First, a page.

But that is not all. Ergonome filed a 60-page memorandum asking the trial judge to recuse herself on a relatively straightforward and tenuous basis. When the trial court refused to recuse herself, Ergonome followed up with a frivolous 39-page motion to reconsider the denial of the motion to recuse. Ergonome also filed a 63-page request, based on a farfetched theory, that plaintiffs be referred for prosecution. The trial court refused to do so. Ergonome made a demand for $800 million in their complaint. Based on the record in this case, such a demand was preposterous. The trial strategy of the Ergonome defendants was clearly vexatious and oppressive.
The trial court found that there was “an incredible amount of gamesmanship” by Ergonome and Brown and that they had “not acted in good faith.” Since lesser sanctions did not get the defendants' attention and did not result in an appropriate response to discovery, and in view of the oppressive and obstructive litigation strategy of the defendants, the sanction imposed by the trial court was appropriate.
1. For example, the SCG contained a hand-drawn illustration of a computer-user's hands, angled wrists, and lower arms positioned over a keyboard, with a caption below reading “Angled-Wrist Position-Incorrect.” THB contained a similar photograph with a caption reading “Angled-wrist position-No.”
2. Ergonome argues that the district court allowed Compaq to relitigate the question of originality and copyrightability. However, the jury was instructed that THB was “a copyrighted work subject to the protection of the Copyright Act.” Ergonome's argument is wrong.
3. Ergonome asserts that 32,236,510 copies of the SCG were produced. Additionally, Mowrey suggested a volume discount price of $7.95 per copy for orders of THB over 100,000.
4. Because we uphold the jury's fair use finding, which in turn results in a finding of no infringement, we have no occasion to address Ergonome's other claims on appeal relating to liability and damages.
5. In Fogerty, the Supreme Court rejected the argument that Section 505 adopted the British Rule of awarding costs to the prevailing party as a matter of course and instead adopted an “evenhanded” approach that relied on the district court's discretion. 510 U.S. at 533-34, 114 S.Ct. at 1033.
6. A finding that Brown and Mowrey are the alter egos of Ergonome results in their personal liability for the award of attorneys' fees.
7. Personal jurisdiction may be established over a corporate officer by establishing that the individual is an alter ego of a corporation over which the district court has established personal jurisdiction. See, e.g., Patin v. Thoroughbred Power Boats Inc., 294 F.3d 640, 653 (5th Cir.2002). Because the corporation and its individual alter ego “are the same entity, the jurisdictional contacts of one are the jurisdictional contacts of the other for the purposes of the International Shoe [v. Washington, 326 U.S. 310, 66 S.Ct. 154, 90 L.Ed. 95 (1945)], due process analysis.” Id. (emphasis in original). In this case, the district court found that it had personal jurisdiction over Ergonome, Inc., and no party disputes that finding on appeal.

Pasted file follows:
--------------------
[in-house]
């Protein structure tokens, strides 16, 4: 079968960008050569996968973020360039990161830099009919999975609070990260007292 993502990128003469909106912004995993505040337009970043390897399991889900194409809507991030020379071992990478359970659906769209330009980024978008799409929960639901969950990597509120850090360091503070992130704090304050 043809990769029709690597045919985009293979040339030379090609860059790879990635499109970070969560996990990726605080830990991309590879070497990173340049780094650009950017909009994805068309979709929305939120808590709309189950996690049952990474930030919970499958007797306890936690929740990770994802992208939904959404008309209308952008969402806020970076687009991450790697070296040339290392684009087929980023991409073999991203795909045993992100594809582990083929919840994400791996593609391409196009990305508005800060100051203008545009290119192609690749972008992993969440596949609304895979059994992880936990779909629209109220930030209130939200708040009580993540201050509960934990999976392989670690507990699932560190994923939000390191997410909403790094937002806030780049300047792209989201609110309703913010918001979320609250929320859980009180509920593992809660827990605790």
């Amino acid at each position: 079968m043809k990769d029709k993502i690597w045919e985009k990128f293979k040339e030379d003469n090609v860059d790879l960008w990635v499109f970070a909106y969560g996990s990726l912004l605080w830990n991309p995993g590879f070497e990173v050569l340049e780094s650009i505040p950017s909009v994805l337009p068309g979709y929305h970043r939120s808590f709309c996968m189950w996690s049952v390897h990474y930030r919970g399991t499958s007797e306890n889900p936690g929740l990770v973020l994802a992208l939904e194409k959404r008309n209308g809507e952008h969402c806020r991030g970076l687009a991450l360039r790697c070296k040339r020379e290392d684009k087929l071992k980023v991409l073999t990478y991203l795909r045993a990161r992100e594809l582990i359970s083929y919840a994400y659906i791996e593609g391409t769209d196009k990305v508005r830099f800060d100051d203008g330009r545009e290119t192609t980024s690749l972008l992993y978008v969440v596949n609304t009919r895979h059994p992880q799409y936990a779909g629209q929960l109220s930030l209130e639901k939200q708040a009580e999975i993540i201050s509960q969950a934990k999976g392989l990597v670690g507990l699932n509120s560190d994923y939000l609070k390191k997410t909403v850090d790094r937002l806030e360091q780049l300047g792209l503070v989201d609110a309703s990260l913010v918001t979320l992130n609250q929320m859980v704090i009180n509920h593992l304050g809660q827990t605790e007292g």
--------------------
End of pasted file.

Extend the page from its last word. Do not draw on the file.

8. Compaq admits that a portion of the requested discovery was received in 1999, however, the remainder of the discovery requests went unanswered and was the subject of additional discovery orders by the district court.
9. Brown argues that her responses to Compaq's interrogatories were sufficient. However, although the supplemental answers filed on April 30, 2001, contain certain additional information not present in the earlier versions, those portions dealing with the relationship among Brown, Mowrey and Ergonome consist largely of rhetoric aimed at inflaming the opposing party. The district court did not abuse its discretion in concluding that the responses did not satisfy the March 2001 order.
10. It need hardly be added that the court warned Brown that failure to comply with the discovery order would result in a sanction of the type ultimately imposed. See id. at 707-08, 102 S.Ct. at 2106-07 (relying on similar factors to conclude that the sanction was “just”).
11. Brown argues that the district court failed to recognize the difference between alter ego for jurisdictional purposes and alter ego for liability purposes; she argues that because the discovery sought related only to personal jurisdiction, the district court's sanction affecting her personal liability amounted to an abuse of discretion.Although it is true that Compaq originally sought the alter ego discovery to establish personal jurisdiction over Brown, the record supports the conclusion that by January of 2000, at the very latest, Ergonome was aware of Compaq's desire to prove alter ego for the purpose of collecting attorneys' fees from Brown and Mowrey individually. Additionally, Compaq moved to amend its complaint on June 1, 2000, and specifically added an alter ego liability claim. This motion was unopposed. Finally, the district court warned Brown in March of 2001 that failing to comply with the discovery order would result in a finding of alter ego. Brown's protestations are unconvincing.
EDITH H. JONES, Circuit Judge: